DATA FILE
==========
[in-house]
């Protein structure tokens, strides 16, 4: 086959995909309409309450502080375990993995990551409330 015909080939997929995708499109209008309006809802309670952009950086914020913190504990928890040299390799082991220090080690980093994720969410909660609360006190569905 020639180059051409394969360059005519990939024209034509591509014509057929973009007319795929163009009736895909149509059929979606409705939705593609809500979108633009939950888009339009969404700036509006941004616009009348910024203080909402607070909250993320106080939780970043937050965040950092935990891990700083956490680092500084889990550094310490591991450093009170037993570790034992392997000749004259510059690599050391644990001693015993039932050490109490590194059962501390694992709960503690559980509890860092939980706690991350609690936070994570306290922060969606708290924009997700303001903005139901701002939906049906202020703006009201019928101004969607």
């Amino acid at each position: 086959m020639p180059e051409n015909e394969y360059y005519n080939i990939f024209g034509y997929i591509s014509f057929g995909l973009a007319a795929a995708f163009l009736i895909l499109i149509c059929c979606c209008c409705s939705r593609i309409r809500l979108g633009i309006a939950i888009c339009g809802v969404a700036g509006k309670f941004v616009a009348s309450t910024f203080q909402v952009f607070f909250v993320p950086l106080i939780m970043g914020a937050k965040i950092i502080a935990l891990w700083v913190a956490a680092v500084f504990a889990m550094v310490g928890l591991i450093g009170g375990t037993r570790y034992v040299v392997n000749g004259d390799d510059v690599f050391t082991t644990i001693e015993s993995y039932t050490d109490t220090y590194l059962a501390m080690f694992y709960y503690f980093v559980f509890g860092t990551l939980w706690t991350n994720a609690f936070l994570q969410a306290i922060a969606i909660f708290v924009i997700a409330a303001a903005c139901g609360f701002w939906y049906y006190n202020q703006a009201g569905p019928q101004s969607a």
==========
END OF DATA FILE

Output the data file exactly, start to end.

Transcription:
[in-house]
């Protein structure tokens, strides 16, 4: 086959995909309409309450502080375990993995990551409330 015909080939997929995708499109209008309006809802309670952009950086914020913190504990928890040299390799082991220090080690980093994720969410909660609360006190569905 020639180059051409394969360059005519990939024209034509591509014509057929973009007319795929163009009736895909149509059929979606409705939705593609809500979108633009939950888009339009969404700036509006941004616009009348910024203080909402607070909250993320106080939780970043937050965040950092935990891990700083956490680092500084889990550094310490591991450093009170037993570790034992392997000749004259510059690599050391644990001693015993039932050490109490590194059962501390694992709960503690559980509890860092939980706690991350609690936070994570306290922060969606708290924009997700303001903005139901701002939906049906202020703006009201019928101004969607």
């Amino acid at each position: 086959m020639p180059e051409n015909e394969y360059y005519n080939i990939f024209g034509y997929i591509s014509f057929g995909l973009a007319a795929a995708f163009l009736i895909l499109i149509c059929c979606c209008c409705s939705r593609i309409r809500l979108g633009i309006a939950i888009c339009g809802v969404a700036g509006k309670f941004v616009a009348s309450t910024f203080q909402v952009f607070f909250v993320p950086l106080i939780m970043g914020a937050k965040i950092i502080a935990l891990w700083v913190a956490a680092v500084f504990a889990m550094v310490g928890l591991i450093g009170g375990t037993r570790y034992v040299v392997n000749g004259d390799d510059v690599f050391t082991t644990i001693e015993s993995y039932t050490d109490t220090y590194l059962a501390m080690f694992y709960y503690f980093v559980f509890g860092t990551l939980w706690t991350n994720a609690f936070l994570q969410a306290i922060a969606i909660f708290v924009i997700a409330a303001a903005c139901g609360f701002w939906y049906y006190n202020q703006a009201g569905p019928q101004s969607a």